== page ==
1  
+1 for Ideon.com –  elsadek May 4 at 13:38
public String removeLastChar(String s) {
    if (s == null || s.length() == 0) {
        return s;
    }
    return s.substring(0, s.length()-1);
}
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What if the last character is a high/low surrogate pair? –  Robert Allan Hennigan Leahy May 20 '13 at 14:49

The described problem and proposed solutions sometimes relate to removing separators. If this is your case, then have a look at Apache Commons StringUtils, it has a method called removeEnd which is very elegant.

Example:

StringUtils.removeEnd("string 1|string 2|string 3|", "|");

Would result in: "string 1|string 2|string 3"

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Since we're on a subject, one can use regular expressions too

"aaabcd".replaceFirst(".$",""); //=> aaabc  
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Use this:

 if(string.endsWith("x")) {

    string= string.substring(0, string.length() - 1);
 }
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if (str.endsWith("x")) {
  return str.substring(0, str.length() - 1);
}
return str;

For example, the word is "admirer"; after I run the method, I get "admie." I want it to return the word admire.

In case you're trying to stem English words

Stemming is the process for reducing inflected (or sometimes derived) words to their stem, base or root form—generally a written word form.

...

A stemmer for English, for example, should identify the string "cats" (and possibly "catlike", "catty" etc.) as based on the root "cat", and "stemmer", "stemming", "stemmed" as based on "stem". A stemming algorithm reduces the words "fishing", "fished", "fish", and "fisher" to the root word, "fish".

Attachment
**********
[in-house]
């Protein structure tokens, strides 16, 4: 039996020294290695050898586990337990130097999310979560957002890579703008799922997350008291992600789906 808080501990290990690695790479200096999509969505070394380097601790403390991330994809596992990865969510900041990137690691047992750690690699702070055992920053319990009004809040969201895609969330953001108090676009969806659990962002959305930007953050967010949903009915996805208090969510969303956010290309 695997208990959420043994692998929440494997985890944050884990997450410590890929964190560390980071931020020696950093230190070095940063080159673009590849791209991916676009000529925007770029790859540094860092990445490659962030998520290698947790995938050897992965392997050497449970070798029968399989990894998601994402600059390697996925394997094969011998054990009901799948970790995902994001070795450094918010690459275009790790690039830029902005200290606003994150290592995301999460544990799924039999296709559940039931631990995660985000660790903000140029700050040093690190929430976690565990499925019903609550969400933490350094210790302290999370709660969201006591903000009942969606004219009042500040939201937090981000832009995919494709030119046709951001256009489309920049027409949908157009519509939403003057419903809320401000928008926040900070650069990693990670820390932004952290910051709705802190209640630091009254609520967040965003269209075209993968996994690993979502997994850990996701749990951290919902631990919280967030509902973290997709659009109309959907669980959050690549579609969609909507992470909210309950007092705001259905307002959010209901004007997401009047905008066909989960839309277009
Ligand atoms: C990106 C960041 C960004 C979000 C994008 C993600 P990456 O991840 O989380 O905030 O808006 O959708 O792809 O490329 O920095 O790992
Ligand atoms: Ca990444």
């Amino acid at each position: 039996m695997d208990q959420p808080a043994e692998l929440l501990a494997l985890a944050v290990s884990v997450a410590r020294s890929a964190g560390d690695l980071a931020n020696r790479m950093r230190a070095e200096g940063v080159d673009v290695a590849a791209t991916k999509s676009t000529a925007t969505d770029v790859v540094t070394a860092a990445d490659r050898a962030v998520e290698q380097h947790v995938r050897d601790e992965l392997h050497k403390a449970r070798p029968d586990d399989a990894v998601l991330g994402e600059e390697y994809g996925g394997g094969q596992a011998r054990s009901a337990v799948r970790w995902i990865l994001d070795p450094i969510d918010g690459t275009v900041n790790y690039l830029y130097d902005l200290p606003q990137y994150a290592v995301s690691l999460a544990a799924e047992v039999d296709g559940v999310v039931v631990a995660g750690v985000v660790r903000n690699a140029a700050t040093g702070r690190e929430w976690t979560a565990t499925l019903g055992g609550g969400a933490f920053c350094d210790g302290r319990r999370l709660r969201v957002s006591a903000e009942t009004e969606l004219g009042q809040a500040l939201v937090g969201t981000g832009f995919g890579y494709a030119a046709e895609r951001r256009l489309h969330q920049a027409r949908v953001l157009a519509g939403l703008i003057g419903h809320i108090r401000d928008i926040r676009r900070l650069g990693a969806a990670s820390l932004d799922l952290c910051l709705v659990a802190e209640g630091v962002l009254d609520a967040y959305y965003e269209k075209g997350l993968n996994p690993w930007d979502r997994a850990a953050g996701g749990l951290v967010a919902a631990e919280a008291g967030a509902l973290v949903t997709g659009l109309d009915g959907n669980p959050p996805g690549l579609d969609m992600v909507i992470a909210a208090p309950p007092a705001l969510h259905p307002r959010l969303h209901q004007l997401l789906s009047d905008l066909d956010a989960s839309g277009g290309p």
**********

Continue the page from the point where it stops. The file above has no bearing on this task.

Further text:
Difference between Lucene stemmers: EnglishStemmer, PorterStemmer, LovinsStemmer outlines some Java options.

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Don't try to reinvent the wheel, while others have already written libraries to perform string manipulation: org.apache.commons.lang3.StringUtils.chop()

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public String removeLastChar(String s) {
    if (!Util.isEmpty(s)) {
        s = s.substring(0, s.length()-1);
    }
    return s;
}
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removes last occurence of the 'xxx':

    System.out.println("aaa xxx aaa xxx ".replaceAll("xxx([^xxx]*)$", "$1"));

removes last occurrence of the 'xxx' if it is last:

    System.out.println("aaa xxx aaa  ".replaceAll("xxx\\s*$", ""));

you can replace the 'xxx' on what you want but watch out on special chars

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A one-liner answer (just a funny alternative, great answers already given):

public String removeLastChar(String s){return (s != null && s.length() != 0) ? s.substring(0, s.length()-1): s;}
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One liner ... Not so readable IMO. –  Stephan Sep 4 at 16:11
    
Indeed, much better answers exist. Written just as a "bad", funny alternative. –  Nick L. Sep 5 at 13:02